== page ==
I wrote a story about the time my son got a nosebleed on the slopes. I suggested that my wife and I alternate going to the slopes so we didn't each miss out on skiing, our mutual passion, and our son would not be alone. Now the blogosphere is buzzing over my "selfish" behavior.
They say independence comes with the teenage years. I've witnessed my teenager go from clingy, in-my-face for every little thing, to closed door, on the phone, not interested in anything from Dad except what's in my wallet. Oh, and a ride whenever he wants to go somewhere. I know part of this is good, but the other part wonders how soon they are ready to be on their own?
Potential lessons abound today, as we're living through the worst financial crisis of my and my boys' lives. My boys will gain wisdom from this. So will I. Things often taken for granted will no longer be. I will live the life I preach and take the same, at times, harsh medicine I'm asking them to swallow.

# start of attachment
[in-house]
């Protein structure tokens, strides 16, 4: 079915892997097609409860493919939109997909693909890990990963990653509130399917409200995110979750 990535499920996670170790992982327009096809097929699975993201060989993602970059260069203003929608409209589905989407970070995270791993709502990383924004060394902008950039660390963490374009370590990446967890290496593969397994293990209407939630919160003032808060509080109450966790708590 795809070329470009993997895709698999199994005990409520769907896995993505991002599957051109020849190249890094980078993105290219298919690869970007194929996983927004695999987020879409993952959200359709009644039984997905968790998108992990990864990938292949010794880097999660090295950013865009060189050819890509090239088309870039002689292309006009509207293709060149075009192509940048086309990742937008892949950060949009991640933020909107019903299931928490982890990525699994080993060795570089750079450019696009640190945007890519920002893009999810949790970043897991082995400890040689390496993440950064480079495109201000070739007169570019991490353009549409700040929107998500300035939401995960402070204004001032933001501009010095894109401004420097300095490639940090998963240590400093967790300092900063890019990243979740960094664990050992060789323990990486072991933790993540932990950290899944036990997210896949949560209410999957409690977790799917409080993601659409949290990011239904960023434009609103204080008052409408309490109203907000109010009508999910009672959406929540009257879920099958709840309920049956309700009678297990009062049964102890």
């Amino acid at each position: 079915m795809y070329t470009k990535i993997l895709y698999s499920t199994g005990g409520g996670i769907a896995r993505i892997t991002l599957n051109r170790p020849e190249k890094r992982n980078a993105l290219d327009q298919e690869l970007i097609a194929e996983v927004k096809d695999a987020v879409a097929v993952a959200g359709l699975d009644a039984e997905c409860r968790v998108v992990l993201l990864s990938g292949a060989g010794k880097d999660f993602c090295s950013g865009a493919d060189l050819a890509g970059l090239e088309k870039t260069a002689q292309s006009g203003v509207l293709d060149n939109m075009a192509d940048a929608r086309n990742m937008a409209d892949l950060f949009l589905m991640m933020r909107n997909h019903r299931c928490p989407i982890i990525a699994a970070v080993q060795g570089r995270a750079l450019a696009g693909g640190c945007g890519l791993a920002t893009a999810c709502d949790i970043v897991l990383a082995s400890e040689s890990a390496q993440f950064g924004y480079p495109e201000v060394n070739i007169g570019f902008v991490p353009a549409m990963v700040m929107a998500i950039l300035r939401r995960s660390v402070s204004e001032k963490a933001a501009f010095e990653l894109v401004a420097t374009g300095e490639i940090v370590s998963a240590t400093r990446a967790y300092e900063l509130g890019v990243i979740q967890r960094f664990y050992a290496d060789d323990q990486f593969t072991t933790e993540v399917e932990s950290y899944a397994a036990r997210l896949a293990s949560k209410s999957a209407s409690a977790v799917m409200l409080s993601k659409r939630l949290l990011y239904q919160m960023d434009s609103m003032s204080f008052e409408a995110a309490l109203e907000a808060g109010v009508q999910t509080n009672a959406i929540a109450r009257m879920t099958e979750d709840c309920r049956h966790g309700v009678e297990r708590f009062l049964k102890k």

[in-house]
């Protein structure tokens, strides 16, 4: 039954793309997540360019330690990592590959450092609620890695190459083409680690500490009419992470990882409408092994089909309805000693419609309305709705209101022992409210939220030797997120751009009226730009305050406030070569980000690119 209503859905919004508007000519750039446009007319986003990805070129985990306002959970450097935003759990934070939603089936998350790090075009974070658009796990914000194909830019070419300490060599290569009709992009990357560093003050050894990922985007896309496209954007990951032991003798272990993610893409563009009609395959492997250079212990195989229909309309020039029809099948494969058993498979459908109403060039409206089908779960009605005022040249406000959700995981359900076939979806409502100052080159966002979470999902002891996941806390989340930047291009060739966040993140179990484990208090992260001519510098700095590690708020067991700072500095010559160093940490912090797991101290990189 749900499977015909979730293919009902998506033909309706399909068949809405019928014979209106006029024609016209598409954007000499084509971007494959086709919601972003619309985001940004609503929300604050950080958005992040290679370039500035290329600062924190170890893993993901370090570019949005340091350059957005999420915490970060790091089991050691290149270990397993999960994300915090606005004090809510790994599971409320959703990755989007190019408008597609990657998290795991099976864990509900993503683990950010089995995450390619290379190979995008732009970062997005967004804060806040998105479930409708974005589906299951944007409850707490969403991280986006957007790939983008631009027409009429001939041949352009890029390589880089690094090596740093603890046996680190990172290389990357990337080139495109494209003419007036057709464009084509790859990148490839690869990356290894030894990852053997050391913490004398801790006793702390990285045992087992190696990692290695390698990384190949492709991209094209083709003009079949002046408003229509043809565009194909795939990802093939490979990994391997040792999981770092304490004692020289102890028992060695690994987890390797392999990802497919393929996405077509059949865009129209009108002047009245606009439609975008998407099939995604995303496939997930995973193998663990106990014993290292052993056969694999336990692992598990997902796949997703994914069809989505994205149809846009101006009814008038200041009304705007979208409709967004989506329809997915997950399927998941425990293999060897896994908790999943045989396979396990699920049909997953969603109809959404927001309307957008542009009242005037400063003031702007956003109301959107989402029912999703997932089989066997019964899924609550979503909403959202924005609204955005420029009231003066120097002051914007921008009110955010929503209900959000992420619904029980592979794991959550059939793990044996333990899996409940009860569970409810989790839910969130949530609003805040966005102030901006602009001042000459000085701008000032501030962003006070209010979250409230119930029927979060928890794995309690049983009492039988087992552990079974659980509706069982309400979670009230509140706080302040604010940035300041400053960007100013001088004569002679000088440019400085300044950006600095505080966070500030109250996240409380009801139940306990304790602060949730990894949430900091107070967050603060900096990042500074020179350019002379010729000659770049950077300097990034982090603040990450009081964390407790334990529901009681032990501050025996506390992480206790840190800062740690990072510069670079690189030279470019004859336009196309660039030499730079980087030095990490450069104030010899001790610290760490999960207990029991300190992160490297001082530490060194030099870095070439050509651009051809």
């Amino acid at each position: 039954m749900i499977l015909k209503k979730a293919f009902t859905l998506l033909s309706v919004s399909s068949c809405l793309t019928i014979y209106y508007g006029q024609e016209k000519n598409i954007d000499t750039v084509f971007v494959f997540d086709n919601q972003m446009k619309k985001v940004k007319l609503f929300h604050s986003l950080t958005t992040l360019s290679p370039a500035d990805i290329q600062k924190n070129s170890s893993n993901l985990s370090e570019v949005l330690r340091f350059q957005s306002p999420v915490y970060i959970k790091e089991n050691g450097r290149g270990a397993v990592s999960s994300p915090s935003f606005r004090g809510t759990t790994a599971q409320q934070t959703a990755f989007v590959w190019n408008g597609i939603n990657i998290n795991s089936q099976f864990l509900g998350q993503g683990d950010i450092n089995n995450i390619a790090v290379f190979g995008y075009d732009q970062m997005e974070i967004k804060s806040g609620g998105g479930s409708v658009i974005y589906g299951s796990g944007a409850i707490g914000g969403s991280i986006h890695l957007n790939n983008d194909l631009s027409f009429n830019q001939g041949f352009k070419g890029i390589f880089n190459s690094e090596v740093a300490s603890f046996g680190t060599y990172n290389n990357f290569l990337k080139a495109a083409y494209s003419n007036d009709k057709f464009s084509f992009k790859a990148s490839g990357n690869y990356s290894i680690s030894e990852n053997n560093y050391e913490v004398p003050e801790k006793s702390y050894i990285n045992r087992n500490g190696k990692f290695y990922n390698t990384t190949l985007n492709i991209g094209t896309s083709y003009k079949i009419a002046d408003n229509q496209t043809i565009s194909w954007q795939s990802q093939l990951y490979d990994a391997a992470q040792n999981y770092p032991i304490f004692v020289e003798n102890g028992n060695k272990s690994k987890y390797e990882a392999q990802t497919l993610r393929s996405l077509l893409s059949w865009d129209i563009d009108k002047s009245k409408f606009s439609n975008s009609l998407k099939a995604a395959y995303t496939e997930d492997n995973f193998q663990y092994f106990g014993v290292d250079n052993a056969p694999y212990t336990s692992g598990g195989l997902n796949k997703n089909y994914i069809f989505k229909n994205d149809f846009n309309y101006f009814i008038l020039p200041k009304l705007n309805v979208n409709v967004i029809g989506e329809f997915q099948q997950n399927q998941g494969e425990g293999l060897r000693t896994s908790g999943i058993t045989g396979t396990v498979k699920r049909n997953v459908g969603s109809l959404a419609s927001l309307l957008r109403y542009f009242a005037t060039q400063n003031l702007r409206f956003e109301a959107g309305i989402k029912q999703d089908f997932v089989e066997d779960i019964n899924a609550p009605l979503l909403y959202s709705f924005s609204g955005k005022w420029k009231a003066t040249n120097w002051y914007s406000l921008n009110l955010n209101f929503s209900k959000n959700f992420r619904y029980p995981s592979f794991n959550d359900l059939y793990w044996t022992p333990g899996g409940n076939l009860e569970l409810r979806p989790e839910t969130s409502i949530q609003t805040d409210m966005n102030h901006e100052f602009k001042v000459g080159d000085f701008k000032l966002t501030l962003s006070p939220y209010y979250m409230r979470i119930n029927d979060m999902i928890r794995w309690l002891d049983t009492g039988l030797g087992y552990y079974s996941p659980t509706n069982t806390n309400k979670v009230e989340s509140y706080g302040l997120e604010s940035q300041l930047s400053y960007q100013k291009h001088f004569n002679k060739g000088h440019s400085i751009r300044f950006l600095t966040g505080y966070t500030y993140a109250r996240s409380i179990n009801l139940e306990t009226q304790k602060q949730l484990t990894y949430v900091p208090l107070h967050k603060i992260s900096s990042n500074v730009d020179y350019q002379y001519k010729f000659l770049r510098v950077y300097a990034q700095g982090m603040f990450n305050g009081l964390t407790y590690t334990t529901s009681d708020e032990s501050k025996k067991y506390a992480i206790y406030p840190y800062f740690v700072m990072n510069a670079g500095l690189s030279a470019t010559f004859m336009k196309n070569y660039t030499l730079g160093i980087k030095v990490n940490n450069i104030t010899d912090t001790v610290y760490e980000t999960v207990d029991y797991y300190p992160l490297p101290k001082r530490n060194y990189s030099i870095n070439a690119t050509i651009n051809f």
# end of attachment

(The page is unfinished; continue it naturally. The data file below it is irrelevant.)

OK, I'm setting myself up with this one -- but I think it's important. Sometimes, parents should be selfish. Yup, selfish. Think of ourselves. For instance, parents need vacations, too. Anybody who doesn't need a vacation after a family vacation is lying. Parents need time alone and more than a date night.
When is it time to introduce your kids to your new "friend," someone you've dated a while, and when is it okay for them to sleep over? One is relatively simple, in this dad's opinion, the other more dicey.
As an older parent to begin with (having my first son 5 days after turning 40), I made the choice to quit my so-called glamorous showbiz career and stay at home with my two boys (a second son was born 3 years later).